Afghan President Ashraf Ghani in 2015 publicly blaming Pakistan for using the Taliban to wage war on his country. The Afghan government expected Pakistan to use its influence with Taliban groups, whose leaders are in Pakistan, to bring the level of violence down, and to use force against groups that refuse to come to the table for negotiations. Afghanistan hoped that some Taliban factions would agree to a peace deal, and that the remaining factions would be too weak to threaten the government.

Pakistan said its influence with the Taliban was limited and the use of force would be counterproductive until all other measures have been exhausted.

The Taliban controlled more territory in Afghanistan by early 2016 than it did anytime after it was ousted from power in 2001. This made it more difficult to persuade the Taliban to enter peace negotiations with an Afghan government that seemed to be on the defensive. The Taliban insisted that nothing less than the withdrawal of all foreign forces and implementation of Sharia, or Islamic law, will be acceptable to it. The Taliban also started calling President Ashraf Ghanis government a stooge of the US.

Afghanistan's Taliban militants cast further doubt on prospects for peace talks with the Kabul government. In a March 05, 2016 statemen, the Taliban said their leadership had not yet decided to engage in talks with Kabul. They said they believed talks could not be productive until all foreign forces had left Afghanistan, sanctions on insurgent leaders had been removed and Taliban prisoners had been freed.

On 12 April 2016 The Taliban announced the start of its spring offensive in Afghanistan. The insurgent group said in an online statement on Tuesday that it will intensify its offensive on international forces and government officials in the country. The statement says the offensive will include attacks on military positions and assassinations of commanders in urban areas. Every winter, Taliban activities subside as mountainous areas are covered with snow, but the group said it will intensify its offensive with the arrival of spring.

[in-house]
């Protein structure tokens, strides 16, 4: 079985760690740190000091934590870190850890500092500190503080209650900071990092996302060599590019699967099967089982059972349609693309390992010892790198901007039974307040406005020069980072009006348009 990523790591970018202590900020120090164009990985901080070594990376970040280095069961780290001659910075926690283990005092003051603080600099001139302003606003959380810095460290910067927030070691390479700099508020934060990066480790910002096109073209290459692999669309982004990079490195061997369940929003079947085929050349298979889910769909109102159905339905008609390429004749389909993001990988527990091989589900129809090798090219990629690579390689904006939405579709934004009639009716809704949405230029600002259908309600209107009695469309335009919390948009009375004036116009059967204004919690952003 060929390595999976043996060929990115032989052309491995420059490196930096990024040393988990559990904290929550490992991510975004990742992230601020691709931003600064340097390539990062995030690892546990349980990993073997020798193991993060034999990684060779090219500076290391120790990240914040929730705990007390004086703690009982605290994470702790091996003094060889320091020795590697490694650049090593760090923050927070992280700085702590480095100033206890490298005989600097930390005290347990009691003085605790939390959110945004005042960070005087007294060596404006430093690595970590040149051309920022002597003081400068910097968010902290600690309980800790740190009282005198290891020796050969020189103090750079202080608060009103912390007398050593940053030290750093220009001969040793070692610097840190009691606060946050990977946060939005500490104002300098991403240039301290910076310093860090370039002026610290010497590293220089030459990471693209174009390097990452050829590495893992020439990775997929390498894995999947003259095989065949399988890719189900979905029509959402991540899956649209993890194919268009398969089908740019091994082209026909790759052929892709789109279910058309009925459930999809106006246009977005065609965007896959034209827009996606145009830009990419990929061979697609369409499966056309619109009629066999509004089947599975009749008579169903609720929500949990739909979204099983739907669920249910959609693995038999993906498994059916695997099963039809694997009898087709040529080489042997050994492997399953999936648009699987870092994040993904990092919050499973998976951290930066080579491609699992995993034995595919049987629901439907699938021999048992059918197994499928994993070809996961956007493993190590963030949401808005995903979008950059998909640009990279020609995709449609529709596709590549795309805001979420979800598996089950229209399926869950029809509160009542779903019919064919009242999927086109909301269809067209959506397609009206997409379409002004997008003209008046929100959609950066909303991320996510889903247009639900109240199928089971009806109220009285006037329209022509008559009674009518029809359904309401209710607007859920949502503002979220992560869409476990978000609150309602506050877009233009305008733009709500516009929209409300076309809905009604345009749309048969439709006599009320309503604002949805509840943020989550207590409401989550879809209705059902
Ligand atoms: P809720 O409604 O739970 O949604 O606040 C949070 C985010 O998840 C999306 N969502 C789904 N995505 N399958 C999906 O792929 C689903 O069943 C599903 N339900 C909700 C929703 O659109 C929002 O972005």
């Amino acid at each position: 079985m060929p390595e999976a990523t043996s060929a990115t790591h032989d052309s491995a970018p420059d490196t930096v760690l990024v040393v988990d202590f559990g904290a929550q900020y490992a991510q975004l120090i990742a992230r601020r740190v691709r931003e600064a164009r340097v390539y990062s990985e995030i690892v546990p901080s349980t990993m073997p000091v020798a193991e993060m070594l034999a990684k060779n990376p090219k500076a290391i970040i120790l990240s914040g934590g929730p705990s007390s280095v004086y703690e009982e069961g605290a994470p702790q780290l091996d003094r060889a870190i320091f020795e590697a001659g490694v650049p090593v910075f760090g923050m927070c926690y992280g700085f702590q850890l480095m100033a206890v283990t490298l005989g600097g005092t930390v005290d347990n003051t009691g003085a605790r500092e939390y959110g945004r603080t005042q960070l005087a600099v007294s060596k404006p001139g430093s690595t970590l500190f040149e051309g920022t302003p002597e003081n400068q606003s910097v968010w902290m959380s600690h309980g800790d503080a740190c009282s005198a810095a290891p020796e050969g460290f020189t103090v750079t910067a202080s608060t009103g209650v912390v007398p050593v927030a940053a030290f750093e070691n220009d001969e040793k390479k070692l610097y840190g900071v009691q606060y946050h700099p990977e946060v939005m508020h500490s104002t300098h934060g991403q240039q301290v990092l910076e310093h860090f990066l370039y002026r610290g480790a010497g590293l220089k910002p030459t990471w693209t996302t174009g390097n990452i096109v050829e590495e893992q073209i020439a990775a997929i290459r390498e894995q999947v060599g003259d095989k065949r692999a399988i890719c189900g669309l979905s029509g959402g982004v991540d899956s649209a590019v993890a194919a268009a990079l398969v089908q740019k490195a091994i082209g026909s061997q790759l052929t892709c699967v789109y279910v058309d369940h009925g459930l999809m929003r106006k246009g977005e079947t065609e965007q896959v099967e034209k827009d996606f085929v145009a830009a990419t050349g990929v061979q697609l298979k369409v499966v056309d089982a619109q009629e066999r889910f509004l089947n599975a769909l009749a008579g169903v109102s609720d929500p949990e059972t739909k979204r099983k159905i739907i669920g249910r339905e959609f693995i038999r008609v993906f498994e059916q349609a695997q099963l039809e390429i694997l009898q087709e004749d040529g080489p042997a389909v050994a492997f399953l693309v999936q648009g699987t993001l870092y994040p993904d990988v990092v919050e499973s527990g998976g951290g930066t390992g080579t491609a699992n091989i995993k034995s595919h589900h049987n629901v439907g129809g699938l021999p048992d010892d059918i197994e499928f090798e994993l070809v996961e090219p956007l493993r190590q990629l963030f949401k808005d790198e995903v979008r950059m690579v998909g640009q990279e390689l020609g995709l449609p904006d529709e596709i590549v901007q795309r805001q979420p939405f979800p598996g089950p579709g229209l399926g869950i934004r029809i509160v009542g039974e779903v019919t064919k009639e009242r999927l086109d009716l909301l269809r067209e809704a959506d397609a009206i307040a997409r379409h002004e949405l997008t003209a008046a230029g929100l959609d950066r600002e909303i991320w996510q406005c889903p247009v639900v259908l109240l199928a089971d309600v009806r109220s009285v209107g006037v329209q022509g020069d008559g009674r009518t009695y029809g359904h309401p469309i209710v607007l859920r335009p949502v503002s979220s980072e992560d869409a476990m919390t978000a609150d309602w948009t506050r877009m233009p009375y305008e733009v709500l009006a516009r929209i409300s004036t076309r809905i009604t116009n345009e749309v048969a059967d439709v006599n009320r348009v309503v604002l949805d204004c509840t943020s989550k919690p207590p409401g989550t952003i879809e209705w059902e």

The Special Inspector General for Afghanistan Reconstruction (SIGAR), a U.S. government watchdog, reported in October 2016 that more than 5,500 Afghan forces were killed in the first eight months of 2016 while around 10,000 were wounded. The totals for the full year are likely to be much higher because the war has intensified since August.

The United Nations Assistance Mission in Afghanistan, or UNAMA, told the Security Council in New York December 2016 that conflict-related incidents had killed more than 3,000 civilians this year.

Hostilities in Afghanistan have left around 30,000 people dead and as many wounded, mostly insurgents, according to official estimates. As of 25 December 2016, counter-insurgency operations conducted by Afghan police and military forces around the country had left more than 18,500 "enemy" fighters dead and wounded 12,000 more, according to defense and interior ministry officials.

In addition, an unprecedented 550,000 people fled their homes because of the intensified and expanded war. Afghan and U.N. officials say more than 1 million Afghan refugees, including undocumented families in neighboring Pakistan and Iran have returned home in 2016, setting a record. When internally displaced people are counted in, more than 1.5 million Afghans have been on the move since January, according to UNAMA officials.

Analysts held out little hope that 2017 will be much better without a peace and reconciliation process between the Afghan government and the Taliban.